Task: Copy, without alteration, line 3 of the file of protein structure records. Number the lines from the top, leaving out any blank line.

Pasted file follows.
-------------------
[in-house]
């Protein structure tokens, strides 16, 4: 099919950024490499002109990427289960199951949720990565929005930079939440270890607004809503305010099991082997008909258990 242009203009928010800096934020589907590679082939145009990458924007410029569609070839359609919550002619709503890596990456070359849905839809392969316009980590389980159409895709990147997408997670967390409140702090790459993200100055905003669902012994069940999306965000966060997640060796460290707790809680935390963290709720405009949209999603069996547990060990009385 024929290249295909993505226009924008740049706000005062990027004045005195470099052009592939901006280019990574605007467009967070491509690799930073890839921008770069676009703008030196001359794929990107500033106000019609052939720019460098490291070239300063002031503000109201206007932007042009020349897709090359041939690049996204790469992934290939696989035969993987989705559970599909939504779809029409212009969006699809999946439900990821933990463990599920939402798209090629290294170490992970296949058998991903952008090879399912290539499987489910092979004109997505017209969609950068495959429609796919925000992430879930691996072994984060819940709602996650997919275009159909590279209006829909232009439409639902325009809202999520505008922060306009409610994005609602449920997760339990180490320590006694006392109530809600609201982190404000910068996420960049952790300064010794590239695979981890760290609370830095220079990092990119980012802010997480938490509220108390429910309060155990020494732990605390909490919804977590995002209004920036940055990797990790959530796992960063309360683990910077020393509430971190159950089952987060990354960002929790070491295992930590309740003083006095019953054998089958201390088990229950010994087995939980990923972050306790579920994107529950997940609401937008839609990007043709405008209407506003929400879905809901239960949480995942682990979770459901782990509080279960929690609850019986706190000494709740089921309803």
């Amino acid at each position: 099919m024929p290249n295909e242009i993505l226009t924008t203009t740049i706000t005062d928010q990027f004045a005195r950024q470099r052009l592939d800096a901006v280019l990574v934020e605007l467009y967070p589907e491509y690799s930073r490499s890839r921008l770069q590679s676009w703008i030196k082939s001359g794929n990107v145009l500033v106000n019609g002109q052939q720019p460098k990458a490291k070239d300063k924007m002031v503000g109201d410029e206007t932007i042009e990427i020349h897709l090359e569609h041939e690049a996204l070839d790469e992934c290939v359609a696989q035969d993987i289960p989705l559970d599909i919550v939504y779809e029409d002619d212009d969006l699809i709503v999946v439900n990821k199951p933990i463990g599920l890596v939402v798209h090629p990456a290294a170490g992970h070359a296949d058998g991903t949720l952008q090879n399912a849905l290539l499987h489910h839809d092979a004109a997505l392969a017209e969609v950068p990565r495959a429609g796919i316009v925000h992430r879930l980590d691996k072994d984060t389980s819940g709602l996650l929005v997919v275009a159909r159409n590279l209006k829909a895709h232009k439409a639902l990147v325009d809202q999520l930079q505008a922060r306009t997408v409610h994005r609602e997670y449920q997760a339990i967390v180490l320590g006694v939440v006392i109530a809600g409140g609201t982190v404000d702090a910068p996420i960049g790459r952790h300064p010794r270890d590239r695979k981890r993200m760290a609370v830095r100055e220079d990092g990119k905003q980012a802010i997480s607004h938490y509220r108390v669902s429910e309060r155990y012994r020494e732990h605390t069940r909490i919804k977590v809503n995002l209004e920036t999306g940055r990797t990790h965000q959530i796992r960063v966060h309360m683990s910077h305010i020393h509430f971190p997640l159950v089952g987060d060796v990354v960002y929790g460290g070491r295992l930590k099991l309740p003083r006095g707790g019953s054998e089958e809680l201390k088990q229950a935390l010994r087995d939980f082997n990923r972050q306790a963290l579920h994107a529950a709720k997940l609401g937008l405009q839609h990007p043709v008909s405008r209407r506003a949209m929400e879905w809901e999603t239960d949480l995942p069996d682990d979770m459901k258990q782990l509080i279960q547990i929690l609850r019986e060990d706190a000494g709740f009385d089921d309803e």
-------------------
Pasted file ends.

């Amino acid at each position: 099919m024929p290249n295909e242009i993505l226009t924008t203009t740049i706000t005062d928010q990027f004045a005195r950024q470099r052009l592939d800096a901006v280019l990574v934020e605007l467009y967070p589907e491509y690799s930073r490499s890839r921008l770069q590679s676009w703008i030196k082939s001359g794929n990107v145009l500033v106000n019609g002109q052939q720019p460098k990458a490291k070239d300063k924007m002031v503000g109201d410029e206007t932007i042009e990427i020349h897709l090359e569609h041939e690049a996204l070839d790469e992934c290939v359609a696989q035969d993987i289960p989705l559970d599909i919550v939504y779809e029409d002619d212009d969006l699809i709503v999946v439900n990821k199951p933990i463990g599920l890596v939402v798209h090629p990456a290294a170490g992970h070359a296949d058998g991903t949720l952008q090879n399912a849905l290539l499987h489910h839809d092979a004109a997505l392969a017209e969609v950068p990565r495959a429609g796919i316009v925000h992430r879930l980590d691996k072994d984060t389980s819940g709602l996650l929005v997919v275009a159909r159409n590279l209006k829909a895709h232009k439409a639902l990147v325009d809202q999520l930079q505008a922060r306009t997408v409610h994005r609602e997670y449920q997760a339990i967390v180490l320590g006694v939440v006392i109530a809600g409140g609201t982190v404000d702090a910068p996420i960049g790459r952790h300064p010794r270890d590239r695979k981890r993200m760290a609370v830095r100055e220079d990092g990119k905003q980012a802010i997480s607004h938490y509220r108390v669902s429910e309060r155990y012994r020494e732990h605390t069940r909490i919804k977590v809503n995002l209004e920036t999306g940055r990797t990790h965000q959530i796992r960063v966060h309360m683990s910077h305010i020393h509430f971190p997640l159950v089952g987060d060796v990354v960002y929790g460290g070491r295992l930590k099991l309740p003083r006095g707790g019953s054998e089958e809680l201390k088990q229950a935390l010994r087995d939980f082997n990923r972050q306790a963290l579920h994107a529950a709720k997940l609401g937008l405009q839609h990007p043709v008909s405008r209407r506003a949209m929400e879905w809901e999603t239960d949480l995942p069996d682990d979770m459901k258990q782990l509080i279960q547990i929690l609850r019986e060990d706190a000494g709740f009385d089921d309803e």